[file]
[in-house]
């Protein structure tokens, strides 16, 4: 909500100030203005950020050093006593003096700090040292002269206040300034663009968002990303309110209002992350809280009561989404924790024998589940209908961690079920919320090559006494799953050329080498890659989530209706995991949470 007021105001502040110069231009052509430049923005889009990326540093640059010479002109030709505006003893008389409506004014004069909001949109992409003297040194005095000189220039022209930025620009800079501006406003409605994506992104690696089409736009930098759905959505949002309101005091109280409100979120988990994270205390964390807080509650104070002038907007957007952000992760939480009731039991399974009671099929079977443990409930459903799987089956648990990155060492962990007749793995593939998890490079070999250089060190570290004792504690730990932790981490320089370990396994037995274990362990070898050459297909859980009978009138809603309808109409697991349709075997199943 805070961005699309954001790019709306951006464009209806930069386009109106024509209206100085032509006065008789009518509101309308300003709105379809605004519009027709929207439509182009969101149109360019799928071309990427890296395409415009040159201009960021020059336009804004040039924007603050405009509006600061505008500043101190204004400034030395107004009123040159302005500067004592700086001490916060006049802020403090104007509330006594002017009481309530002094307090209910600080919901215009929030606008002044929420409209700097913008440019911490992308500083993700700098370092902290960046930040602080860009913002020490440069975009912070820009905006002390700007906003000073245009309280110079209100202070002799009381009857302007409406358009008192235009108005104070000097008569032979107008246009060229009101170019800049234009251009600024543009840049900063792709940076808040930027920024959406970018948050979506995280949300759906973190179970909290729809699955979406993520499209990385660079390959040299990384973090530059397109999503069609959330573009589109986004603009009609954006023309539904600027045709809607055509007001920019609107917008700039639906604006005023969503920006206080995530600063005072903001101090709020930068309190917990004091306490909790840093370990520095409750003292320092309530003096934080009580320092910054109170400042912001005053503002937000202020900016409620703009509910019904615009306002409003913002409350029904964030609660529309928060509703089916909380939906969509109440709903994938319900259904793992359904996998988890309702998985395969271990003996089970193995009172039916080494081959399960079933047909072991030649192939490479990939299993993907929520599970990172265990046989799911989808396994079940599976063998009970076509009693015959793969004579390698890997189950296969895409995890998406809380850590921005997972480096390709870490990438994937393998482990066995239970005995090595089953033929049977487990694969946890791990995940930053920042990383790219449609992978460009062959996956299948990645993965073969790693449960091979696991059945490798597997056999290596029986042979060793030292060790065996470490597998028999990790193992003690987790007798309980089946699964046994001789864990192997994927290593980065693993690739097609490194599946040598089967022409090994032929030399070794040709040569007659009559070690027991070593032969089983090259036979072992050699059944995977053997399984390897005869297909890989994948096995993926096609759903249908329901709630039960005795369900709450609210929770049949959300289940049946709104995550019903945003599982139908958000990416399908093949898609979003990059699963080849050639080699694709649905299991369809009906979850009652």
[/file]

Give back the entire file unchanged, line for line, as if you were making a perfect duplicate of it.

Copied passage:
[in-house]
């Protein structure tokens, strides 16, 4: 909500100030203005950020050093006593003096700090040292002269206040300034663009968002990303309110209002992350809280009561989404924790024998589940209908961690079920919320090559006494799953050329080498890659989530209706995991949470 007021105001502040110069231009052509430049923005889009990326540093640059010479002109030709505006003893008389409506004014004069909001949109992409003297040194005095000189220039022209930025620009800079501006406003409605994506992104690696089409736009930098759905959505949002309101005091109280409100979120988990994270205390964390807080509650104070002038907007957007952000992760939480009731039991399974009671099929079977443990409930459903799987089956648990990155060492962990007749793995593939998890490079070999250089060190570290004792504690730990932790981490320089370990396994037995274990362990070898050459297909859980009978009138809603309808109409697991349709075997199943 805070961005699309954001790019709306951006464009209806930069386009109106024509209206100085032509006065008789009518509101309308300003709105379809605004519009027709929207439509182009969101149109360019799928071309990427890296395409415009040159201009960021020059336009804004040039924007603050405009509006600061505008500043101190204004400034030395107004009123040159302005500067004592700086001490916060006049802020403090104007509330006594002017009481309530002094307090209910600080919901215009929030606008002044929420409209700097913008440019911490992308500083993700700098370092902290960046930040602080860009913002020490440069975009912070820009905006002390700007906003000073245009309280110079209100202070002799009381009857302007409406358009008192235009108005104070000097008569032979107008246009060229009101170019800049234009251009600024543009840049900063792709940076808040930027920024959406970018948050979506995280949300759906973190179970909290729809699955979406993520499209990385660079390959040299990384973090530059397109999503069609959330573009589109986004603009009609954006023309539904600027045709809607055509007001920019609107917008700039639906604006005023969503920006206080995530600063005072903001101090709020930068309190917990004091306490909790840093370990520095409750003292320092309530003096934080009580320092910054109170400042912001005053503002937000202020900016409620703009509910019904615009306002409003913002409350029904964030609660529309928060509703089916909380939906969509109440709903994938319900259904793992359904996998988890309702998985395969271990003996089970193995009172039916080494081959399960079933047909072991030649192939490479990939299993993907929520599970990172265990046989799911989808396994079940599976063998009970076509009693015959793969004579390698890997189950296969895409995890998406809380850590921005997972480096390709870490990438994937393998482990066995239970005995090595089953033929049977487990694969946890791990995940930053920042990383790219449609992978460009062959996956299948990645993965073969790693449960091979696991059945490798597997056999290596029986042979060793030292060790065996470490597998028999990790193992003690987790007798309980089946699964046994001789864990192997994927290593980065693993690739097609490194599946040598089967022409090994032929030399070794040709040569007659009559070690027991070593032969089983090259036979072992050699059944995977053997399984390897005869297909890989994948096995993926096609759903249908329901709630039960005795369900709450609210929770049949959300289940049946709104995550019903945003599982139908958000990416399908093949898609979003990059699963080849050639080699694709649905299991369809009906979850009652």